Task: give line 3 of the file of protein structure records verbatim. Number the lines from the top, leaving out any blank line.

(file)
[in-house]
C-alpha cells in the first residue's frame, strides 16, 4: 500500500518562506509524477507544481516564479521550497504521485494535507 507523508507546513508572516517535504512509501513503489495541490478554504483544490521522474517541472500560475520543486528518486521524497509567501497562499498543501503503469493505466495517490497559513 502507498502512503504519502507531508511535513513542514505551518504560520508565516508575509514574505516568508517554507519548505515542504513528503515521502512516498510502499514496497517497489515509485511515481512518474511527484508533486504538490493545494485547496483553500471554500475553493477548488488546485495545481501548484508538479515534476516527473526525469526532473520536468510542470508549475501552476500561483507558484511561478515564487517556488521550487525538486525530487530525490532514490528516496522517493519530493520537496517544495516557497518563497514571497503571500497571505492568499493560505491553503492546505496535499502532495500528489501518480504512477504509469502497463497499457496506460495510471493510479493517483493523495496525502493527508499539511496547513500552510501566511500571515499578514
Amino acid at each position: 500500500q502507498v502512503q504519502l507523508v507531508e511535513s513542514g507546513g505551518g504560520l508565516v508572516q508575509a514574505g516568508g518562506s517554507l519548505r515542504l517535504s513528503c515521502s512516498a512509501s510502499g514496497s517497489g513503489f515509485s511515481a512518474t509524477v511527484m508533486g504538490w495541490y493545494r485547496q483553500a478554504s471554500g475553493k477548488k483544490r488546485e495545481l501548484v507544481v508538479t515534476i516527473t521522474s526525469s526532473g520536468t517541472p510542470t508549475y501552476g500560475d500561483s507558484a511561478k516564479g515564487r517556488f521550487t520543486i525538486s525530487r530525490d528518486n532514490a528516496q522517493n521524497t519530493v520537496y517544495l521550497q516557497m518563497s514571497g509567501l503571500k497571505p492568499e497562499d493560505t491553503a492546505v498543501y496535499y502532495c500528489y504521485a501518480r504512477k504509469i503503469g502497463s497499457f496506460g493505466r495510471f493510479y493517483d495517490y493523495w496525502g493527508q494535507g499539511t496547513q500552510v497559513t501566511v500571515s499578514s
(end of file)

Amino acid at each position: 500500500q502507498v502512503q504519502l507523508v507531508e511535513s513542514g507546513g505551518g504560520l508565516v508572516q508575509a514574505g516568508g518562506s517554507l519548505r515542504l517535504s513528503c515521502s512516498a512509501s510502499g514496497s517497489g513503489f515509485s511515481a512518474t509524477v511527484m508533486g504538490w495541490y493545494r485547496q483553500a478554504s471554500g475553493k477548488k483544490r488546485e495545481l501548484v507544481v508538479t515534476i516527473t521522474s526525469s526532473g520536468t517541472p510542470t508549475y501552476g500560475d500561483s507558484a511561478k516564479g515564487r517556488f521550487t520543486i525538486s525530487r530525490d528518486n532514490a528516496q522517493n521524497t519530493v520537496y517544495l521550497q516557497m518563497s514571497g509567501l503571500k497571505p492568499e497562499d493560505t491553503a492546505v498543501y496535499y502532495c500528489y504521485a501518480r504512477k504509469i503503469g502497463s497499457f496506460g493505466r495510471f493510479y493517483d495517490y493523495w496525502g493527508q494535507g499539511t496547513q500552510v497559513t501566511v500571515s499578514s